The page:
I have to upgrade my computer soon. I haven’t been looking forward to it since it will involve reinstalling tons of software and restoring files.

In the meantime, I thought I could take a short-cut to improving my computer’s lagging performance by upgrading my RAM.

Much to my chagrin, I discovered that they don’t make the particular memory my computer uses anymore. Buying from the manufacturer, it would be so pricey I may as well buy a new computer.

Alternatively, finding the obsolete parts online is like finding a needle in a haystack, and since I’m not a technical person nor someone who has ever bought anything on eBay, I’d have to place a lot of trust that the seller was legitimate and the parts in working order even if I did find them.

So I asked a group of colleagues if they could check around for me. One woman turned me on to a couple of website addresses of computer stores she had done business with in the past and highly recommended.

Since it was the first one she listed, I looked up

Oy vey! It was “Z91E” this and “Asus A8N32 SLI Deluxe” that.

Needless to point out, I am a complete dolt when it comes to computer technical stuff. I may as well have been reading Greek or trying to interpret hyroglyphics. So I called their 1-800 number and reached a fellow who introduced himself as Scott.

OH-MY-GAWD!!! I had the most “Wow!” customer service experience, I (almost) can’t even tell you.

Scott answered all my idiotic questions with not a hint of impatience or condescension at my ignorance, and went above and beyond that to give me a wealth of information in such easy to understand terms.

I felt like I’d just received a degree’s worth of knowledge in this one phone call with him, and all the bits and pieces of technical info that had been scattered in my brain that I never truly understood lo these many, many years suddenly got the synapses connecting and it all made sense.

And not once did he act like he had better things to do or was in a hurry to brush me off. You know how some places are like that? They can’t be bothered with phone calls even though we are customers just as if we were standing right there in the store, and sometimes even then they can barely tolerate taking the time to talk with you.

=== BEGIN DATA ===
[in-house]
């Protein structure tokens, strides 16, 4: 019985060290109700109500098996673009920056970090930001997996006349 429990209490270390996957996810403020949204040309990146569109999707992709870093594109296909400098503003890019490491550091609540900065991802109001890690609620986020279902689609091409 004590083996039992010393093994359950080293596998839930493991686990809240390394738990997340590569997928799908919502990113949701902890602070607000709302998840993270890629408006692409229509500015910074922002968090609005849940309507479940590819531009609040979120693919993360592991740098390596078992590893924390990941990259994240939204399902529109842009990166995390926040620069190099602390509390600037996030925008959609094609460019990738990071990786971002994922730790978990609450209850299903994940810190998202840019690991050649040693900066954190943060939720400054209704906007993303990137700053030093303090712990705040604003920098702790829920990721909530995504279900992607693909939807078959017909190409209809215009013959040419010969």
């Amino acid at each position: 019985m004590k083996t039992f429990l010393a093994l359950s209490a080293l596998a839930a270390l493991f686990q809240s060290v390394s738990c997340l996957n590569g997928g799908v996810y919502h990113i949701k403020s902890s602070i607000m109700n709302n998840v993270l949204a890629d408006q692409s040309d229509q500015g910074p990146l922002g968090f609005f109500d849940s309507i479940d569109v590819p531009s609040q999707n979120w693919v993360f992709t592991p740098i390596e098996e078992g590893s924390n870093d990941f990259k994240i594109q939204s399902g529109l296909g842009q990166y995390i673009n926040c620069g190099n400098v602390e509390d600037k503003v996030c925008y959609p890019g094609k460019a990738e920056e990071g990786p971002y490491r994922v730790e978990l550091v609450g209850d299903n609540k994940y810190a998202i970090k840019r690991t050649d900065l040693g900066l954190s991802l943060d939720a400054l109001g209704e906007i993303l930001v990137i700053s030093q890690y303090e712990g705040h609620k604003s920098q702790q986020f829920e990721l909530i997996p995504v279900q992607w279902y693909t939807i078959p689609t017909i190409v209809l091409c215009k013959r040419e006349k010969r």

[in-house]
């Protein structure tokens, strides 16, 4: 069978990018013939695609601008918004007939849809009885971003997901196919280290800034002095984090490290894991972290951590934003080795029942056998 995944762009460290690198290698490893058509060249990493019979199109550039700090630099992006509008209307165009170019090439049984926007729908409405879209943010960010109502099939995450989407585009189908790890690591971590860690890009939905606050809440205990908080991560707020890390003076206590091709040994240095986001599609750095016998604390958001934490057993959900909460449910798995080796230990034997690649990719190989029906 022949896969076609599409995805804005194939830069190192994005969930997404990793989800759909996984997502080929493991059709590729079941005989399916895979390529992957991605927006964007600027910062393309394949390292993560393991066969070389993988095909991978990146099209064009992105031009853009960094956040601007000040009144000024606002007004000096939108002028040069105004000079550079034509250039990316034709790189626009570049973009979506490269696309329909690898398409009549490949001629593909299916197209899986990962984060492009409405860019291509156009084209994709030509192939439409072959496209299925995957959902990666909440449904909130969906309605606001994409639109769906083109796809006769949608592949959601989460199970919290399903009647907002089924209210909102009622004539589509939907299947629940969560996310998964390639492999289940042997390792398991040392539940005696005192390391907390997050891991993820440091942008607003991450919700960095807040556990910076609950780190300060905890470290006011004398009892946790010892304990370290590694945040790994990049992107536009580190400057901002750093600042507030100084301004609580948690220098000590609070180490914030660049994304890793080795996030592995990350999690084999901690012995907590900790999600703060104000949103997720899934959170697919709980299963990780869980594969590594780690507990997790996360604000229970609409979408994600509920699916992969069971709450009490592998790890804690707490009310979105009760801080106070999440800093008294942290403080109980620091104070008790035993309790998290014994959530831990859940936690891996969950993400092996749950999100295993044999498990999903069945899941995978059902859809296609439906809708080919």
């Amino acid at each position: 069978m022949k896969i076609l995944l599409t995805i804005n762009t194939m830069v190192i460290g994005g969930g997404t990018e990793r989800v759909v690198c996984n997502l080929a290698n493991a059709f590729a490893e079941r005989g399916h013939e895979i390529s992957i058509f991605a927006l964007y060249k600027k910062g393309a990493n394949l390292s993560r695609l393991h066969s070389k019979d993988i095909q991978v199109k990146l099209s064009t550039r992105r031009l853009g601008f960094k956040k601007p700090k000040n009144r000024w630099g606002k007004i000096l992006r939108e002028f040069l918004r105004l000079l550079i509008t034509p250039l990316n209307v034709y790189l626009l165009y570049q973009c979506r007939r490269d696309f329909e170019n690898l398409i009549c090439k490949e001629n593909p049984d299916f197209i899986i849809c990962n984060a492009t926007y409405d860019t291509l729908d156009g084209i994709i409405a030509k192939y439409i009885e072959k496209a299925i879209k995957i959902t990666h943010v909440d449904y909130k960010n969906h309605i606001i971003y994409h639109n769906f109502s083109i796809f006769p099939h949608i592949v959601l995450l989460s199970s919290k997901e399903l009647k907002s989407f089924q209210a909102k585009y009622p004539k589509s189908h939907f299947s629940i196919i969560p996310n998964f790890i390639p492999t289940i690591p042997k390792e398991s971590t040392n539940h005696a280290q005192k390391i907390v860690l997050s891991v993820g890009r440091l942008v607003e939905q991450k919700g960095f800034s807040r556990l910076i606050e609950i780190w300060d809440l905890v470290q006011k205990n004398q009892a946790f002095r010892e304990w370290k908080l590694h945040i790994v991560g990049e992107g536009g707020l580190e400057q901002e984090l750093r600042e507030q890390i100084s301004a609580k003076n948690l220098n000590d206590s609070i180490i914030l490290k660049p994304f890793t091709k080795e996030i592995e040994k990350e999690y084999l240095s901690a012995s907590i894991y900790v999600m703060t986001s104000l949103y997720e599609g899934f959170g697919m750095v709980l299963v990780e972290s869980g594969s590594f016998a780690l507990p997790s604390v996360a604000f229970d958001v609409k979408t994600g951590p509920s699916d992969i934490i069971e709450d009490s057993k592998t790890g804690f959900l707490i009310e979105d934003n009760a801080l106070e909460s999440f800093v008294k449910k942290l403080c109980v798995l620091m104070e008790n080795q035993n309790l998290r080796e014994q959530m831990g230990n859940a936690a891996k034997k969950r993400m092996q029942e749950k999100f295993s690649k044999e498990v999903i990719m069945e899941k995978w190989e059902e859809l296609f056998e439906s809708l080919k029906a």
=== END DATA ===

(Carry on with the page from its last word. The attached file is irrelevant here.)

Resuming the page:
He was so nice, friendly, polite and engaging. His attention was fully in the conversation and nothing was distracting him. That kind of personal attentiveness and quality service is just so hard to find anymore these days.

And once I got off the phone, I didn’t feel the need to talk to the other place, even just for the sake of comparision. I had just experienced such stupefyingly uncommon excellent service that I would have gotten on a waiting list to do business with this guy if need be, and probably even paid for the privilege of doing so – not the other way around.

And not once did it occur to me to wonder if he was the cheapest. I know I’m not going anywhere else when I need the services this fellow offers. And he’s on the other side of the country from me on top of it!

Now that’s sales and service when they make you not even consider the competition.

That kind of superior helpfulness and courtesy is the most simple, effortless, cost-free rapport-builder you can extend to both clients and prospective clients alike.

Think about it. This guy made such a favorable impression on me that here I am writing about it on my blog. Free press, free marketing, free advertising reaching who knows how many people all over the country from someone who hasn’t even done business with him yet.

It’s a lesson that all businesses can learn from.